That part of precipitation flowing to surface streams. The total amount of water flowing in a stream. It includes overland flow, return flow, interflow, and baseflow.

safe yield
The amount of naturally occurring groundwater that can be withdrawn from an aquifer on a sustained basis without impairing the native groundwater quality or lowering water levels.

The ratio of the volume of a single fluid in the pores to pore volume expressed as a percentage or a fraction.

saturated zone
Portion of the subsurface environment in which all voids are ideally filled with water under pressure greater than atmospheric. The zone in which the voids in the rock or soil are filled with water at a pressure greater than atmospheric. The water table is the top of the saturated zone in an unconfined aquifer.

seepage face
Whenever a phreatic surface approaches the downstream external boundary of a flow domain, it always terminates on it at a point that is above the water table of the body of open water present outside the flow domain. The segment of the boundary above the water table and below the phreatic surface is called the seepage face.

An aquifer that has a “leaky” confining unit and displays characteristics of both confined and unconfined aquifers. (See leaky aquifer.)

sewer probe
This transmitter is designed to bore sewer pipe by allowing the bore to be on grade. The probe works on a 0. I% readout.

site characterization
T’he process of determining the geology, hydrology, type of contaminants and area of contamination. Done by engineering and consulting firms.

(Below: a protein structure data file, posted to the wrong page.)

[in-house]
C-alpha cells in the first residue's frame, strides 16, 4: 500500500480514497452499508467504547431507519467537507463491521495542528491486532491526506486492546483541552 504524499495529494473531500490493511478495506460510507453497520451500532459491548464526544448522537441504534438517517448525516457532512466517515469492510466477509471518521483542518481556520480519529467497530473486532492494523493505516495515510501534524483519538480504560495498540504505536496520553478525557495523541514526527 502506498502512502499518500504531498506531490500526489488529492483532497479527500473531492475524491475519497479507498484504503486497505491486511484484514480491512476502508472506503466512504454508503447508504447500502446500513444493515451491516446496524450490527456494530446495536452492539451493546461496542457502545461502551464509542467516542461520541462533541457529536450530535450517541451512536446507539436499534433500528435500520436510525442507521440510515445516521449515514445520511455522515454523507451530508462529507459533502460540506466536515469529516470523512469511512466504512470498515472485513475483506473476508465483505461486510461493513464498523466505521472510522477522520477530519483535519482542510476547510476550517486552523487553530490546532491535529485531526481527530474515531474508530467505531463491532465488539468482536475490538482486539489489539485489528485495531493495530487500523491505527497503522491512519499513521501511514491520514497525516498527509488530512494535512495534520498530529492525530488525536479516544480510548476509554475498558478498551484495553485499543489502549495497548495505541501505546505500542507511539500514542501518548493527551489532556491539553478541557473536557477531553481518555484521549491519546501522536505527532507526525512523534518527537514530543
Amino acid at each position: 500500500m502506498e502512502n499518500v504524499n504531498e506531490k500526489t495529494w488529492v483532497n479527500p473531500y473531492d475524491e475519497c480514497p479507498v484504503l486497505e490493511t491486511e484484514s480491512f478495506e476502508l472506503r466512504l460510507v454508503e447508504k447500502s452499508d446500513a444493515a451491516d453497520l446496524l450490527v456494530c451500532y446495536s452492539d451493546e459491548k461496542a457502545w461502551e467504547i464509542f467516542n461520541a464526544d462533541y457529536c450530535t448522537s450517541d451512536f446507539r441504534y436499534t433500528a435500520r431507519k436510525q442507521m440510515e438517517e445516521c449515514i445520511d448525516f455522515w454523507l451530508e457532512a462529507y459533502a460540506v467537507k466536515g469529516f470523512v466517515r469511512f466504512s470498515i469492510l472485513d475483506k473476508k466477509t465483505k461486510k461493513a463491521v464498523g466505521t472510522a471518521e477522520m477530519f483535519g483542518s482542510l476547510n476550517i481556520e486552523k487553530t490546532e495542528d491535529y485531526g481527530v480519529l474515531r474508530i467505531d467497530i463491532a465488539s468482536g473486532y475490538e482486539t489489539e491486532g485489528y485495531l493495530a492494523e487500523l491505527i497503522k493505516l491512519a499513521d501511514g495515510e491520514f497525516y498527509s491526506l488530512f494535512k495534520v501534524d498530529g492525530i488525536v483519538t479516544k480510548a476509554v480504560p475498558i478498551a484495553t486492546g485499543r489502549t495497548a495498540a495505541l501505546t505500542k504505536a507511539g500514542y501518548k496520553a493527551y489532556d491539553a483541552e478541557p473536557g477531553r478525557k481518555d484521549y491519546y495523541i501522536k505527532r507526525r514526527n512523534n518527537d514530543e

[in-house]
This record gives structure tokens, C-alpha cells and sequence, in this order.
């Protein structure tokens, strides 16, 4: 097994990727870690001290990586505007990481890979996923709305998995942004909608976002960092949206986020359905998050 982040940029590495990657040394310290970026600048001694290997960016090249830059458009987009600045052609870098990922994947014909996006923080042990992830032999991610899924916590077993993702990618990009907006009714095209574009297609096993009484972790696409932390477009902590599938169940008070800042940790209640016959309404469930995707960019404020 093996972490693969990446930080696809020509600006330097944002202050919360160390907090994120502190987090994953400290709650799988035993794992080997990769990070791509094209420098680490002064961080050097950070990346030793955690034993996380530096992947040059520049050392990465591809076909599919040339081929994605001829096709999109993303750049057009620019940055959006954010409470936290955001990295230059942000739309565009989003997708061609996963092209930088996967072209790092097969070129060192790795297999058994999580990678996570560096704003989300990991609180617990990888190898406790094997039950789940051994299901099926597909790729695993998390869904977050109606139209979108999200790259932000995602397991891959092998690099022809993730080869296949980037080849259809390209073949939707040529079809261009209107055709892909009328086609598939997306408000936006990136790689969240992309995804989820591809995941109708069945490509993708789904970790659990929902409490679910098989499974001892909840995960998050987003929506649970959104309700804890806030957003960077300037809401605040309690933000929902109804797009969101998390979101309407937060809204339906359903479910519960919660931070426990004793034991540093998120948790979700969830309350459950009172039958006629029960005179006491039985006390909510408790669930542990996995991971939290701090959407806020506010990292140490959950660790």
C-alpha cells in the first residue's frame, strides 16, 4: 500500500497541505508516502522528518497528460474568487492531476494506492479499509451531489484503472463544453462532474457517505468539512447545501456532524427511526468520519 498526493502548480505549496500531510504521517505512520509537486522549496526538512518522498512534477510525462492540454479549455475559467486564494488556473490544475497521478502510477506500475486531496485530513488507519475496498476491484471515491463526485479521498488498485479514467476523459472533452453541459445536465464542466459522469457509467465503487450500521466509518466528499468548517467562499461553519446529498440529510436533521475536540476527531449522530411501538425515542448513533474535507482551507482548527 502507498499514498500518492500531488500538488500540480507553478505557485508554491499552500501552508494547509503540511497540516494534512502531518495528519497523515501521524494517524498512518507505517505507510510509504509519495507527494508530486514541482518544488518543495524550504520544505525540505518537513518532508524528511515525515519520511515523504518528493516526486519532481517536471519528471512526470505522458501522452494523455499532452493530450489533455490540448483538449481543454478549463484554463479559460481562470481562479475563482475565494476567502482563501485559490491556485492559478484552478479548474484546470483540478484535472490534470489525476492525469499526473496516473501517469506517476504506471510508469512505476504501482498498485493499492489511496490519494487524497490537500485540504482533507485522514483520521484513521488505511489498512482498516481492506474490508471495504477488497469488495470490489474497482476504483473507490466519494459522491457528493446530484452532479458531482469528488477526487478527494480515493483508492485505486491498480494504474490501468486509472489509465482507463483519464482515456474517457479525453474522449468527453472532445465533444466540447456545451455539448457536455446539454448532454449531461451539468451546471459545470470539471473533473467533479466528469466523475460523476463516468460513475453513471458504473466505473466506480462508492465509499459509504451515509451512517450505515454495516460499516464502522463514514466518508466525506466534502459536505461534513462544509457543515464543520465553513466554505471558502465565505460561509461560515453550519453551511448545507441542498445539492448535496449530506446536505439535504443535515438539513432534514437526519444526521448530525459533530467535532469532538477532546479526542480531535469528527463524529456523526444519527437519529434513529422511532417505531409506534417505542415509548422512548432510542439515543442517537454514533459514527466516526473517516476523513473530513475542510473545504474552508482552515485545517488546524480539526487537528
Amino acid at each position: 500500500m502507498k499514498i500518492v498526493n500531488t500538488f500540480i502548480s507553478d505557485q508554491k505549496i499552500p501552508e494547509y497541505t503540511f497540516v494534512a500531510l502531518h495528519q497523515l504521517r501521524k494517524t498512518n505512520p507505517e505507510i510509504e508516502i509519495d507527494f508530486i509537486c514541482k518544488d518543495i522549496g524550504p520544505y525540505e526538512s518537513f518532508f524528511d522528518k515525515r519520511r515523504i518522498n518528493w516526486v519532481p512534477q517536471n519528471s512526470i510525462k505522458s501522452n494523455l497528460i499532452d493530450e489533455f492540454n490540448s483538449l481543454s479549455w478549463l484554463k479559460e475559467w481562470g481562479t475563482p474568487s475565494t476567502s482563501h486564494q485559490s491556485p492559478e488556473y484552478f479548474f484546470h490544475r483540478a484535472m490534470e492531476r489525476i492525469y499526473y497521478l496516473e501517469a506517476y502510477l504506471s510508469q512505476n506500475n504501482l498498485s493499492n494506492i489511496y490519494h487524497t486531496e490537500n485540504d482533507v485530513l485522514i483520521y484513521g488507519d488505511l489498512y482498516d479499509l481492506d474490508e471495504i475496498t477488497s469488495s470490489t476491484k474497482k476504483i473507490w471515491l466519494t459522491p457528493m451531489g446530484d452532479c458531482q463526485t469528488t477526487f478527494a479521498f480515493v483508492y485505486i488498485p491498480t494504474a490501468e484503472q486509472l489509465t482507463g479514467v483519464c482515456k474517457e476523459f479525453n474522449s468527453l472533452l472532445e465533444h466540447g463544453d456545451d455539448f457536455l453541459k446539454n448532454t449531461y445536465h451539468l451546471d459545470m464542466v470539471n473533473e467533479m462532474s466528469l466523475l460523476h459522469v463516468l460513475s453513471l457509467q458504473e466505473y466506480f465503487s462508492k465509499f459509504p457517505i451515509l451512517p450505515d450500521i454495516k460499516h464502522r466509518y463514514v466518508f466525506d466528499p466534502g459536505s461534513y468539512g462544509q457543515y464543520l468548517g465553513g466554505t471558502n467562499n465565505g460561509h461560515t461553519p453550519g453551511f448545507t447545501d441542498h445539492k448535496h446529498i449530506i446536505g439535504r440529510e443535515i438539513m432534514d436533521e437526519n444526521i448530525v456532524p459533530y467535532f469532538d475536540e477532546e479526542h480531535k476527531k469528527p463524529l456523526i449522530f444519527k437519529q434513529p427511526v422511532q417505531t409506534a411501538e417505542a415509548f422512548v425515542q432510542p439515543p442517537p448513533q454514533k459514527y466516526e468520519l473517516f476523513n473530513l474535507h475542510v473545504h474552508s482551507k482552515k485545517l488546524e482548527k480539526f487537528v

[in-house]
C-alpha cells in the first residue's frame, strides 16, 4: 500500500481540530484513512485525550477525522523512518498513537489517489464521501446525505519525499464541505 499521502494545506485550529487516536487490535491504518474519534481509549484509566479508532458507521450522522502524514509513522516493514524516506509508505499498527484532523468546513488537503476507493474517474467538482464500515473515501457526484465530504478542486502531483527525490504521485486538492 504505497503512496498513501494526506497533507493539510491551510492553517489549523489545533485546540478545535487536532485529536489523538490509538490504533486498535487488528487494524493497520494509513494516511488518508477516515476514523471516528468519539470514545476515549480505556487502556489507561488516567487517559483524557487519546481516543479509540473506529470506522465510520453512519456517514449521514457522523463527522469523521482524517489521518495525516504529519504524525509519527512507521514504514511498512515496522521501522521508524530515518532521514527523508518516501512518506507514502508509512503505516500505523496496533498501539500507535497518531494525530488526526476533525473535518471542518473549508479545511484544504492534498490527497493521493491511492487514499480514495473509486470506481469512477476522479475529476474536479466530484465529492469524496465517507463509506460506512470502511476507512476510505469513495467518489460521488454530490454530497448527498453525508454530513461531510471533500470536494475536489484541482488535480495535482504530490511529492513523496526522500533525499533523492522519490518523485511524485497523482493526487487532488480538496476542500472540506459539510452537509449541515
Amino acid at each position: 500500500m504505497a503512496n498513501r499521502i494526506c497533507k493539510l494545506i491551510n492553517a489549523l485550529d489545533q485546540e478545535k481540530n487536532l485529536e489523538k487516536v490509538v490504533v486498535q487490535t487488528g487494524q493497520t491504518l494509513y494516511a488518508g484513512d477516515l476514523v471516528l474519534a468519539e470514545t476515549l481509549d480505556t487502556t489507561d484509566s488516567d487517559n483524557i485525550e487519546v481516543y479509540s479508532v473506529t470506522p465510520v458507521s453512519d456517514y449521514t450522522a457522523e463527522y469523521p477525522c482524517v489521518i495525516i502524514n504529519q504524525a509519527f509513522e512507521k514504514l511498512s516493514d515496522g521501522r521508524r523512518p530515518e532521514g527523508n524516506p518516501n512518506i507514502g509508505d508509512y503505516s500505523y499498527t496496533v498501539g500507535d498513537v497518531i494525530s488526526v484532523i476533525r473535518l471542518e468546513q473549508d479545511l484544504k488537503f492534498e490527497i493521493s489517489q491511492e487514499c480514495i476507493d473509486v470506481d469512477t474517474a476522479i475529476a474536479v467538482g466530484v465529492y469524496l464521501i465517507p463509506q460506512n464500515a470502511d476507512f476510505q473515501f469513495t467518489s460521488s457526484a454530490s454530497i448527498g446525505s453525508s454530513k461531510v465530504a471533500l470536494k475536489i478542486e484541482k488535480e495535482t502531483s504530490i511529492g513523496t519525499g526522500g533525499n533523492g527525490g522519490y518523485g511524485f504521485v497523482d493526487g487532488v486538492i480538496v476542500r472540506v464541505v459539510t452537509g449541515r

skin effect
The damage to the permeability in the proximity of a well due to drilling fluids.

slug test
A test for estimating hydraulic conductivity of an aquifer in which a rapid water-level change is produced in a piezometer or monitoring wen, usually by introducing or withdrawing a “slug” of water or a weight. The rise or decline in the water level is monitored.

slurry wall
A subsurface wall constructed by digging a trench and backfilling it with a slurry and designed to prevent groundwater flow.

soda ash
Sodium carbonate in powdery white form used to increase the PH level of hard water. This makes the mixing of bentonite and polymers into the drill fluid much easier.

soil venting, soil vapor extraction, soil vacuum extraction, “SVE”
All describe the process of using extraction wells as a means to deliver a vacuum in the subsurface, thereby pulling toxic vapors to the surface to be treated by an incineration,catalytic or absorptive process.

solute transport
Net flux of solute through a hydrogeologic unit, controlled by the flow of subsurface -water and transport mechanisms.

solute transport model
Mathematical model used to predict the movement of solutes (generally contaminants) in an aquifer through time.

An electronic device that fits inside the drill head and transmits a signal used for locating purposes. Also referred to as a transmitter or probe.

Processes that remove solutes from the fluid phase and concentrate them on the solid phase of a medium; used to encompass absorption and adsorption.

A method of forcing VOCs from the saturated zone into the vadose zone by pushing air into the groundwater.

specific capacity
The rate of discharge of water from the well divided by the drawdown within the well.

specific discharge
The volume of water flowing through a unit cross-sectional area of an aquifer.

specific drawdown
The drawdown within a well divided by the discharge rate of water from the well (inverse of specific capacity).

specific gravity
The ratio of a substance’s density to the density of some standard substance, usually water.

specific retention
As water is being drained from the interstices of soil, after drainage has stopped, the volume of water retained in an aquifer per unit area and unit drop of the water table.

specific storage
The amount of water